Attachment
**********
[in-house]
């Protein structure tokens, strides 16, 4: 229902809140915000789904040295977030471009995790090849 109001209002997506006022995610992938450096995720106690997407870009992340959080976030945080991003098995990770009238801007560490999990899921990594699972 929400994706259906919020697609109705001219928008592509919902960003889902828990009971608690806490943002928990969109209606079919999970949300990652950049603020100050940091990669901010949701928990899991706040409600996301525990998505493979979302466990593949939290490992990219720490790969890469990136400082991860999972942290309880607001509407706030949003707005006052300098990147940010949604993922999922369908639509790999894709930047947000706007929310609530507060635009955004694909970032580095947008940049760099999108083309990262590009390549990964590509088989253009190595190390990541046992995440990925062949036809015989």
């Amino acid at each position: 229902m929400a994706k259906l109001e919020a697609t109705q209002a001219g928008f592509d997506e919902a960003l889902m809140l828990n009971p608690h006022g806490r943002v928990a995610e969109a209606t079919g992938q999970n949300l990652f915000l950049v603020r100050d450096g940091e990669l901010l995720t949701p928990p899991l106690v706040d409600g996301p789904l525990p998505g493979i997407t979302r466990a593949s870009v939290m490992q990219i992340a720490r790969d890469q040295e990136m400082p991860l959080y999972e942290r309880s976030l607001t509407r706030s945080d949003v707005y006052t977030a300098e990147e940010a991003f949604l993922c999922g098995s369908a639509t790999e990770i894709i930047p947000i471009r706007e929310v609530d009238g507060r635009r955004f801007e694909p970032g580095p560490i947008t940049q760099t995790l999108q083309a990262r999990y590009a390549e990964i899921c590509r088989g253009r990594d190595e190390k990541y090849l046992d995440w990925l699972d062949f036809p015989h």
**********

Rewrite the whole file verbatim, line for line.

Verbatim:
[in-house]
């Protein structure tokens, strides 16, 4: 229902809140915000789904040295977030471009995790090849 109001209002997506006022995610992938450096995720106690997407870009992340959080976030945080991003098995990770009238801007560490999990899921990594699972 929400994706259906919020697609109705001219928008592509919902960003889902828990009971608690806490943002928990969109209606079919999970949300990652950049603020100050940091990669901010949701928990899991706040409600996301525990998505493979979302466990593949939290490992990219720490790969890469990136400082991860999972942290309880607001509407706030949003707005006052300098990147940010949604993922999922369908639509790999894709930047947000706007929310609530507060635009955004694909970032580095947008940049760099999108083309990262590009390549990964590509088989253009190595190390990541046992995440990925062949036809015989």
């Amino acid at each position: 229902m929400a994706k259906l109001e919020a697609t109705q209002a001219g928008f592509d997506e919902a960003l889902m809140l828990n009971p608690h006022g806490r943002v928990a995610e969109a209606t079919g992938q999970n949300l990652f915000l950049v603020r100050d450096g940091e990669l901010l995720t949701p928990p899991l106690v706040d409600g996301p789904l525990p998505g493979i997407t979302r466990a593949s870009v939290m490992q990219i992340a720490r790969d890469q040295e990136m400082p991860l959080y999972e942290r309880s976030l607001t509407r706030s945080d949003v707005y006052t977030a300098e990147e940010a991003f949604l993922c999922g098995s369908a639509t790999e990770i894709i930047p947000i471009r706007e929310v609530d009238g507060r635009r955004f801007e694909p970032g580095p560490i947008t940049q760099t995790l999108q083309a990262r999990y590009a390549e990964i899921c590509r088989g253009r990594d190595e190390k990541y090849l046992d995440w990925l699972d062949f036809p015989h």